Detail

Title ID 7497Collection ID720
TitleAshford Hospital Appeal
Date1937
CollectionThe Victor Don Film Collection
Genre/TypeAmateurInstitutionalNon-fictionFictionFundraisingDocu-Drama
ThemeWorking Life Public Services
KeywordsAccidents Buildings Children Clothing Health Services Uniforms Workers Roads Motor Vehicles
Location
LocalAshford
RegionalKent
NationalEngland United Kingdom
Credits
ProductionDr. Victor Don
CameraDr. Victor Don
FormatBlack & White Silent
Duration17 min. 15 sec.
Copyright & AccessCopyright restrictions apply, contact Screen Archive South East for details

Summary

A film by amateur film-maker Dr. Victor Don, advocating the important and costly work carried out by ambulance attendants, doctors, chemists, anesthetists and nurses at Ashford Hospital in Kent during 1937. A short narrative sequence opens the film, during which a man is taken to hospital after being hit by a car.

Description

A stone being laid by His Royal Highness The Duke of York on October 20, 1926 at Ashford Hospital is shown, before panning views of the hospital buildings are seen. 'The beauty of Kent.' Views of country lanes, tranquil lakes and rivers follow. 'You may enjoy it as a motorist... Or as a pedestrian...' A car drives along a road, seen in footage shot from the front of the vehicle, and a man walks along a lane. 'Careless motoring or walking lead to trouble.' A car veers wildly down country roads, knocking over the pedestrian. 'A passing cyclist...' hurriedly cycles to get help as the motorist tends to the man. The cyclist finds an AA telephone by the road and 'organised assistance now takes over.' The ambulance service takes the call and logs the information. An Ashford Corps. St. John Ambulance vehicle emerges from a garage and drives out of the town to reach the injured pedestrian. The attendants assist the man, retrieving a medical bag and stretcher from the vehicle. They tie his leg to a stiff calliper and lift the stretcher into the back of the ambulance before driving away. Scenes at Ashford Hospital follow, highlighting the importance and costly work carried out by doctors, chemists, anaesthetists and nurses.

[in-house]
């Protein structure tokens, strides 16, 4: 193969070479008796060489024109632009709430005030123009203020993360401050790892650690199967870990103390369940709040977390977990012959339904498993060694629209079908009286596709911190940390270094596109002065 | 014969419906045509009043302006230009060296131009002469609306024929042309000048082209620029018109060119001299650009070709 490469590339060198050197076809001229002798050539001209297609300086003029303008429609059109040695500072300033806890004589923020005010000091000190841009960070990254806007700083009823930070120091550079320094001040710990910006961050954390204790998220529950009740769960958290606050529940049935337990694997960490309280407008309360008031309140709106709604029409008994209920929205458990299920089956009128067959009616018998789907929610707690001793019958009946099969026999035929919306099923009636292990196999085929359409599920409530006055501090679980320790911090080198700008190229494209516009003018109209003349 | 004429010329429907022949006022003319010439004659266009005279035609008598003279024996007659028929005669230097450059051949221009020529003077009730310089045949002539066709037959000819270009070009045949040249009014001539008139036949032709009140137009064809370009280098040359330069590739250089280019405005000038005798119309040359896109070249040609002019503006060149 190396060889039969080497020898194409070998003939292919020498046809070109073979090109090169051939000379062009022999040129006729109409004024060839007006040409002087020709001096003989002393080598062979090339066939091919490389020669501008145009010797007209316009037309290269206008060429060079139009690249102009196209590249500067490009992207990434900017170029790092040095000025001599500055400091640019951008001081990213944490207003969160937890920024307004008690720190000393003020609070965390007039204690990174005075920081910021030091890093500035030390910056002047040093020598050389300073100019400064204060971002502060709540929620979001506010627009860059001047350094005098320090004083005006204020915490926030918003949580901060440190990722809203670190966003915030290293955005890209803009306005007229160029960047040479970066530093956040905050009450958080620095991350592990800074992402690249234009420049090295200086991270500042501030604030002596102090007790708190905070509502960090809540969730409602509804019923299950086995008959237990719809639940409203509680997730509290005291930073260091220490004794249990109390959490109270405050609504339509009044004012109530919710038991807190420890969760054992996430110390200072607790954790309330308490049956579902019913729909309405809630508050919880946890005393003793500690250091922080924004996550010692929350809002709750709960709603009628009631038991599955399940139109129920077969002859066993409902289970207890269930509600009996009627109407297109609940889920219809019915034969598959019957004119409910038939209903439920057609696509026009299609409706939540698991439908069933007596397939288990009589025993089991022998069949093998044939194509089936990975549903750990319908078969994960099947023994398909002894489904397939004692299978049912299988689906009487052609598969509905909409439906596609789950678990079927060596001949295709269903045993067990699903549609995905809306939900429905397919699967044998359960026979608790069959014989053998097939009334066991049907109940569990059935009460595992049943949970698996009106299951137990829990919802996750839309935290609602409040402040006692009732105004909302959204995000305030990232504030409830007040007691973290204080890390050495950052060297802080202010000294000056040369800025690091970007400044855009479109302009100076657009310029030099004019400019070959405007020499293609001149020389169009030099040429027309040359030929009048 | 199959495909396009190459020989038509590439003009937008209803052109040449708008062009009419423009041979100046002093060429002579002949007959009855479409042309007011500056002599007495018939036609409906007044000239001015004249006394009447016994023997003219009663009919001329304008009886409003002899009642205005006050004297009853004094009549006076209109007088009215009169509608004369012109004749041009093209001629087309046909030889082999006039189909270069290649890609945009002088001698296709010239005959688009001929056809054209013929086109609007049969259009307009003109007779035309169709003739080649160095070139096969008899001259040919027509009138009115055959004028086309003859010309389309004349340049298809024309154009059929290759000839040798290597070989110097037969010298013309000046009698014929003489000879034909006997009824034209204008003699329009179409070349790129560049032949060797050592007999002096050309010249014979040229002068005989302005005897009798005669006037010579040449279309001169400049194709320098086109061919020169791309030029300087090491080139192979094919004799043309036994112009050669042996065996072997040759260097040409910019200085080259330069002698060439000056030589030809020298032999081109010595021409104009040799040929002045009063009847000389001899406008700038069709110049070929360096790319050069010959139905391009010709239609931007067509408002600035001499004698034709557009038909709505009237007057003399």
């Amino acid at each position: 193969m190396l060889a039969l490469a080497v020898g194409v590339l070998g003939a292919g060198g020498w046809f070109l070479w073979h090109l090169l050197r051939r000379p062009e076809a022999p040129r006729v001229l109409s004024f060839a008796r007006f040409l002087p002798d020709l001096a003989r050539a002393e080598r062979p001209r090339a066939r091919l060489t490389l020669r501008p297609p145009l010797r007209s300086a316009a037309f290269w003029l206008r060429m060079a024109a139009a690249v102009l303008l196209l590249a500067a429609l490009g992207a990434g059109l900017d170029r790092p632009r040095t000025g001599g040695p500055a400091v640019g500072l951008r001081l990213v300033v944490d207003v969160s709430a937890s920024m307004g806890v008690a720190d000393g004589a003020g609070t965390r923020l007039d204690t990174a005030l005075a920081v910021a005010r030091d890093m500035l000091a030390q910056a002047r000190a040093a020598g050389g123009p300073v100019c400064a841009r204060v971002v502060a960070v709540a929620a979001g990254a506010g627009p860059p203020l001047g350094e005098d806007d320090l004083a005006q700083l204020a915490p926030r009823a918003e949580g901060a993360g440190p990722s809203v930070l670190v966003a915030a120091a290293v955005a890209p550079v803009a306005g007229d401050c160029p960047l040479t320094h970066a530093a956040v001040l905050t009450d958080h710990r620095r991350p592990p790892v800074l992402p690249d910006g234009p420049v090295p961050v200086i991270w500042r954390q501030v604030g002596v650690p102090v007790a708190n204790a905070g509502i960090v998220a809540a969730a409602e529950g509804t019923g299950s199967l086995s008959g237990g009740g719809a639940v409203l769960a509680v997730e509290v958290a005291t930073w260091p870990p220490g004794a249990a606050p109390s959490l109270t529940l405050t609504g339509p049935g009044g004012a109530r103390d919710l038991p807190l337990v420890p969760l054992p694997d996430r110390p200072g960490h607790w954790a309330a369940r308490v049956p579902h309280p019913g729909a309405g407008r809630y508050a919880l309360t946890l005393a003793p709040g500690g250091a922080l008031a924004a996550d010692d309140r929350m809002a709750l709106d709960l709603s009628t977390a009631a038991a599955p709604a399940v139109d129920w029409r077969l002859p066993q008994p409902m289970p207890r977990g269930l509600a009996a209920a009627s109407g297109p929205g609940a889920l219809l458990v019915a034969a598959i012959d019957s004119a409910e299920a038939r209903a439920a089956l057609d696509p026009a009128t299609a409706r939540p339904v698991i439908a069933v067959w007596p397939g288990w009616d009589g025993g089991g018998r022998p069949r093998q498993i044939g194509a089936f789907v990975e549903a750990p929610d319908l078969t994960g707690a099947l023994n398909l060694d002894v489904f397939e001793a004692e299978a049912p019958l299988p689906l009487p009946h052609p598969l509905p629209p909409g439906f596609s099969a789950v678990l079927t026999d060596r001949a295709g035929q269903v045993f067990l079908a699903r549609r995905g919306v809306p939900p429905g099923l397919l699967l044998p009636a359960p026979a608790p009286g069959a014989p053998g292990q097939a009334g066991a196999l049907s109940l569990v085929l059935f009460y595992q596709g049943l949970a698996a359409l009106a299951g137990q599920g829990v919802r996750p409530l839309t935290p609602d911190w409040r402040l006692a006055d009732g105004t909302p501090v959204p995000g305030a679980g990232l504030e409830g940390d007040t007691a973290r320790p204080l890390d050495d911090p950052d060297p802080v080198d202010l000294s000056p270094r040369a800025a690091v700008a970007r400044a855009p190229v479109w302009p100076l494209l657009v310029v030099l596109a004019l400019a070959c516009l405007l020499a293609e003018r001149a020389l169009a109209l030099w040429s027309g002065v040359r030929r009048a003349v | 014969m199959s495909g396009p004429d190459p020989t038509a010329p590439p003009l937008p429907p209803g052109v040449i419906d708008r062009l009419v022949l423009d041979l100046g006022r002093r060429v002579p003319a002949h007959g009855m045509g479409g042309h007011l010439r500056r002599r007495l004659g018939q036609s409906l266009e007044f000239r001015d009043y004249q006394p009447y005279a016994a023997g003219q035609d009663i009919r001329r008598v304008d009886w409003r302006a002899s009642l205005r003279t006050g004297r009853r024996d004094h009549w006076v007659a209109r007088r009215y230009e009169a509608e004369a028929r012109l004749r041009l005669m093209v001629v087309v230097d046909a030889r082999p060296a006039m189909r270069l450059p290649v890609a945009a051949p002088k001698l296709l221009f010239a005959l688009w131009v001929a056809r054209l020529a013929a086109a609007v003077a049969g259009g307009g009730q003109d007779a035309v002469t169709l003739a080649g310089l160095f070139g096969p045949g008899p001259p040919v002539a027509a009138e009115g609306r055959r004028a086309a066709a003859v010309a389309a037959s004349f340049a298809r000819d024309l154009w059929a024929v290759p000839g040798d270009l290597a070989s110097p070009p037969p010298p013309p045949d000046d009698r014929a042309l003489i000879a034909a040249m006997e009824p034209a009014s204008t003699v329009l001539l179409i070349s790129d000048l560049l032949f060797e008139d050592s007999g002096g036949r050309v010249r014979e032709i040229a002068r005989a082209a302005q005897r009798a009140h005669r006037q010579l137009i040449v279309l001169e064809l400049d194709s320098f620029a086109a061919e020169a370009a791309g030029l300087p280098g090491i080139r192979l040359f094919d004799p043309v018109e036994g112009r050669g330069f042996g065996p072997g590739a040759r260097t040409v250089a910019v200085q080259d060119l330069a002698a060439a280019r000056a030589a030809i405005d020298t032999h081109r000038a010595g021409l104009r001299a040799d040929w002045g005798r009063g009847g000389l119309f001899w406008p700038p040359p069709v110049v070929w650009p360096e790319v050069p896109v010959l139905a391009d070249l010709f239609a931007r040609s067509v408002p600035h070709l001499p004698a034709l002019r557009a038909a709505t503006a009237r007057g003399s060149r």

The ambulance reaches the Casualty Department. The doors of the vehicle are opened and the man brought out on the stretcher, before he is wheeled inside where nurses and doctors are waiting. A nurse positions X-ray apparatus over his knee and a plate underneath. The resulting X-ray is seen. An anaesthetist drips liquid onto a mask, held over the patient's mouth and nose. Surgeons ready their equipment. They are seen at work, standing over the patient wearing white clothes and caps. 'DIATHERMY. This machine stops bleeding and cuts tissues electronically.' The diathermy machine is shown in close up. 'Special anaesthetising machine for your safety.' A patient lies by the anaesthetising machine, where a nurse holds a mask over their mouth and nose. Patients recovering after surgery are seen in the ward. 'And there you are - skilled attention nursing you back to health.'

A sign reads 'Be proud of your hospital! It is always ready to help YOU, but YOU must help IT. You may become very seriously ill, or your child be admitted like this.' A skeletal baby is seen, distressed and crying. 'A month later,' the baby is a healthy weight and looks around calmly. 'On the children's ward' cots line the walls of a room. Flowers in vases are seen around the ward. Young children wear knitted jumpers and have crisp white sheets on their cots. They are fed from a bottle and look healthy and happy. 'Massage & Electrical Departments.' A nurse massaging foot of man and electrotherapy is performed on paralysed limbs. 'Do you realise the heavy increasing expenses incurred over Drugs, Dressings and Equipment, Laundry, Massage, X-ray films and development materials?' 'Expensive items must not be spared when a life is at stake.' Equipment is seen, displayed for the camera on a table. Medicines in glass bottles line the shelves of the store. A chemist is seen, working at a sink. 'Special Serums. Some injections costing 25/- are given thrice daily.' Anaesthetics in packets are shown. A nurse operates a steriliser, putting metal containers into the large machine before locking it tightly by turning its wheels. She opens the machine half an hour later.

'The Boiler House.' The camera pans, taking in the industrial boilers. A door is opened and the coal fire tended to. 'The Laundry, where over 5,000 articles are washed weekly.' The laundry is seen from the outside. Inside, sheets lie in piles waiting to be cleaned. Aprons a put into an industrial spinning washing machine. A man pulls them out when clean, and a woman feeds them through the steamer. Women iron with laundry with electric irons. 'The Voluntary Sewing Party who do all the mending.' Women are seen at Singer sewing machines or darning by hand. 'Matron and the Nursing Staff, whose care gives you what money cannot.' Nurses in caps, aprons, and shirts have lined up outside hospital in sun. Several facts concerning the year 1937, encouraging public support of the hospital's work, close the film; 1,341 patients were admitted, 1,083 operations were performed, 1,447 x-ray investigations were performed, at the cost of £10,074. The End.